Getting Real about Sanitation: The Dirty Secret


Hand washing is an important part of World Vision's sanitation education programs. Read about Dr. Greg Allgood's recent visit to Zambia, where hygiene and sanitation are transforming the health and well-being of communities!

Hand washing is an important part of World Vision's sanitation education programs.

When World Vision provides a community with clean water, the impact of that water reaches much farther than the water the people drink. Latrines (sanitation) and proper hygiene (hand washing) are also crucial components of our holistic approach to community development.

Read about Dr. Greg Allgood's recent visit to Zambia, where hygiene and sanitation are transforming the health and well-being of communities!

It’s tragic that 1,600 children die every day from diarrhea caused by unsafe water and the lack of adequate hygiene and sanitation. That’s more than die from AIDS and malaria combined. Our water team at World Vision not only provides clean water to address this public health tragedy, but also works with communities to improve sanitation and hygiene.

The reason that children die from diarrhea is typically because human waste gets into water or on food and is shared on dirty hands. So providing clean water is great, but to have the greatest reduction in diarrhea, clean water needs to be paired with preventing the spread of human waste by building latrines and teaching proper hand-washing practice. This is an area in which World Vision’s water team excels.

Right now, our best approach is being done in Zambia. We have a regional learning center in Zambia for all of our southern Africa water efforts led by Dr. Emmanuel Opong. Dr. Opong and his team know that communities will quickly ask for our help in providing clean water, but latrines and hand-washing education is a much lower priority: the transmission of disease through poor sanitation isn’t as widely known.

Once we’ve lived and worked in communities long enough to build trust, we start with sanitation education. Our approach is called Community Led Total Sanitation (CLTS), and I recently took part in a session in a rural village in Zambia. It’s clear that the community trusted our local water leader, Nachula Bwalya. Along with a local community volunteer, Nachula had the community prepare a map of the layout of the community. It identified all of the houses, water sources, and existing latrines.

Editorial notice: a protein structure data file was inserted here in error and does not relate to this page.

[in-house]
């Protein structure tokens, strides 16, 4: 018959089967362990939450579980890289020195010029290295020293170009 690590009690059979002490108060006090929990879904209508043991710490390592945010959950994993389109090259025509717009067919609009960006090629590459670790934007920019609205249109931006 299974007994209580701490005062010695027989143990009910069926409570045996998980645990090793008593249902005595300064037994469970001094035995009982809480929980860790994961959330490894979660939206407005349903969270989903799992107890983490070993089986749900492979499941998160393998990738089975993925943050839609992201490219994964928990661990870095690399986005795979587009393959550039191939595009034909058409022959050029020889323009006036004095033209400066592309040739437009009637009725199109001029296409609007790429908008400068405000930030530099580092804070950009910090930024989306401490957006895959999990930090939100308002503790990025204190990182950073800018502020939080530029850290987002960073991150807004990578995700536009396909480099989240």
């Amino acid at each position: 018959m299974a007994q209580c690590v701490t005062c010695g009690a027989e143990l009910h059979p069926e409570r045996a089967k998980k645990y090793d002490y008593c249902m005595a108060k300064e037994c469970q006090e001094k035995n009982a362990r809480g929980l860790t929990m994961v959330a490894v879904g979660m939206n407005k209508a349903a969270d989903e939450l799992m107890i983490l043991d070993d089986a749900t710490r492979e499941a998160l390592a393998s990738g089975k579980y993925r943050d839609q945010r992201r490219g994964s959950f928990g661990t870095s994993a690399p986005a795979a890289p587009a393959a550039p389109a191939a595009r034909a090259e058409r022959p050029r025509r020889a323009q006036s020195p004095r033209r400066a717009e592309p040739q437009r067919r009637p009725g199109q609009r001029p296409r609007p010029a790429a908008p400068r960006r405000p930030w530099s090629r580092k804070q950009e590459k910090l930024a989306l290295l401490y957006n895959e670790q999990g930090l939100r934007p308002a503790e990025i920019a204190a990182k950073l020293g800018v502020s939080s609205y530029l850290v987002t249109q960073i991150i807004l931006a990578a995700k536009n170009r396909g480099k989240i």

We then walked through the community on what is called the “walk of shame.” This is because we’re literally hunting for human feces on the ground. When there are few or no latrines, people defecate in the bushes, which can lead to contaminated water. It’s not hard for us to find feces during our walk. The lack of latrines results in a loss of dignity by having to defecate in the bushes. It’s part of the dirty secret of the lack of sanitation.

This part of changing the community’s behavior is very blunt. In fact, trainers don’t use the word “feces” but vernacular words like “poop.” It helps make the experience real. And it gets very real and allows for the type of open dialogue needed to change behaviors.

We collect human waste with a shovel and bring it back to where we’re sitting for our discussion. The volunteer has some bread, which she shares with the community members. She then places a piece of the bread next to the feces that we’ve collected, and flies quickly move between them. She then offers this bread to members of the community who, of course, refuse to eat it.

We then discuss the amount of waste being deposited in the village. This is a very specific exercise based on the size of the feces, the number of defecation times per day, and the number of people in the village. We then determine how much will be deposited per week and work it up to the total amount per year. The calculation is made easy to understand by using the size of items that people know. The local soap happens to be the size of an average defecation. The name of the soap is “Big Boom” (you can’t make this stuff up!).

When we go through the total calculation, the village is shocked to learn that they’re depositing the equivalent of 1,440 large bags of rice (7 tons of waste) each year on the ground of their village. It’s no wonder that the nearby water sources are contaminated.

Through these and other powerful examples, including understanding the financial impact of clinic visits from sick family members, the community begins to understand the need to build latrines. It’s a process that takes more than one day, but this first session has made an impact and many of the households are eager to learn. We start with some early adopters, and soon entire villages are ready to build latrines.

In fact, the community can be certified as “Open Defecation Free,” and this is one of the measures we use to determine if a community is ready for a new water source.

Proper hand-washing behaviors are also a critical part of the education process. Not only do community members learn about proper hand washing and the critical times for hand washing, we also show them how to construct hand-washing stations that conserve water and are easy to use. A popular technique is called a “tippy tap,” which is an efficient way to wash your hands effectively in villages that do not have running water. 

Through our work, the community begins to understand that improved sanitation and hygiene practices can play a critical role in ensuring the health of the community. Along with the provision of clean water, we’re providing the foundation for transformation in health and the basis for lifting communities out of poverty. That’s worth a toast with clean drinking water. Cheers!

By Dr. Greg Allgood
(Photo: 2014 Dr. Greg Allgood/World Vision)

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